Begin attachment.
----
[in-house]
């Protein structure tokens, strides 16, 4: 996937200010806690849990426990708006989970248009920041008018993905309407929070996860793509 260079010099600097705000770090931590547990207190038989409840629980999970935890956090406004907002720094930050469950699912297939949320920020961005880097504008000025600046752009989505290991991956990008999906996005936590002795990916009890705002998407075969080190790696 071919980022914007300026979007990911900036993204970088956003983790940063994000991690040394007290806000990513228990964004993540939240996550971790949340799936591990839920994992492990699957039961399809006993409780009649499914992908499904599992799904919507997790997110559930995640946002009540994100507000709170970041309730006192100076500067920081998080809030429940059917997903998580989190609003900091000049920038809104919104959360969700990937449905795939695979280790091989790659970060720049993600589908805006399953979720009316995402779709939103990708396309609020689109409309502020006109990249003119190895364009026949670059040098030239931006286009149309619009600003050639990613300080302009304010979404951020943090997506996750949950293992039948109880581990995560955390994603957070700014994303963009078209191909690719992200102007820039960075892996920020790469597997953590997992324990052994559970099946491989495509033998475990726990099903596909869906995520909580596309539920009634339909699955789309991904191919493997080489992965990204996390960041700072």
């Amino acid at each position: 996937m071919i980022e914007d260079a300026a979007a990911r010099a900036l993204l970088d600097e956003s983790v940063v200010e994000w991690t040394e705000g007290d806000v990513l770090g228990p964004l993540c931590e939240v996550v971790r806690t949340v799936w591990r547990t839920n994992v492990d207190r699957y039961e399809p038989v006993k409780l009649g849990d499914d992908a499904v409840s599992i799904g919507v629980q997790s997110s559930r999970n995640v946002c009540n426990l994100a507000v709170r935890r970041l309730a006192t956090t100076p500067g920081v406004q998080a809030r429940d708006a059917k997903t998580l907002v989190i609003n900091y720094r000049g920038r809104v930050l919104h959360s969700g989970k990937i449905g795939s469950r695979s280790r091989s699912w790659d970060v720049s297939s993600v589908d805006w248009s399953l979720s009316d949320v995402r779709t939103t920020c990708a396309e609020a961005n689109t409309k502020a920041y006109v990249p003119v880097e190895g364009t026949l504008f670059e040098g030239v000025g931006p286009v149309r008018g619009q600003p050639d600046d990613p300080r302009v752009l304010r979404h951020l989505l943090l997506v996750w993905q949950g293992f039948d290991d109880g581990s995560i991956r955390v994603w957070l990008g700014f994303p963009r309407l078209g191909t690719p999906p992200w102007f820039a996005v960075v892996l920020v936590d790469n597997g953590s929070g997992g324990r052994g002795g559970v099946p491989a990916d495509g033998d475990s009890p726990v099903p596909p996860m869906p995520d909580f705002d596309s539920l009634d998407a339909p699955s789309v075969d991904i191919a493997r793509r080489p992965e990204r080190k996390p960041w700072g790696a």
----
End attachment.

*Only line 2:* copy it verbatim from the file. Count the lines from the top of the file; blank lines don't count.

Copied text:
């Protein structure tokens, strides 16, 4: 996937200010806690849990426990708006989970248009920041008018993905309407929070996860793509 260079010099600097705000770090931590547990207190038989409840629980999970935890956090406004907002720094930050469950699912297939949320920020961005880097504008000025600046752009989505290991991956990008999906996005936590002795990916009890705002998407075969080190790696 071919980022914007300026979007990911900036993204970088956003983790940063994000991690040394007290806000990513228990964004993540939240996550971790949340799936591990839920994992492990699957039961399809006993409780009649499914992908499904599992799904919507997790997110559930995640946002009540994100507000709170970041309730006192100076500067920081998080809030429940059917997903998580989190609003900091000049920038809104919104959360969700990937449905795939695979280790091989790659970060720049993600589908805006399953979720009316995402779709939103990708396309609020689109409309502020006109990249003119190895364009026949670059040098030239931006286009149309619009600003050639990613300080302009304010979404951020943090997506996750949950293992039948109880581990995560955390994603957070700014994303963009078209191909690719992200102007820039960075892996920020790469597997953590997992324990052994559970099946491989495509033998475990726990099903596909869906995520909580596309539920009634339909699955789309991904191919493997080489992965990204996390960041700072």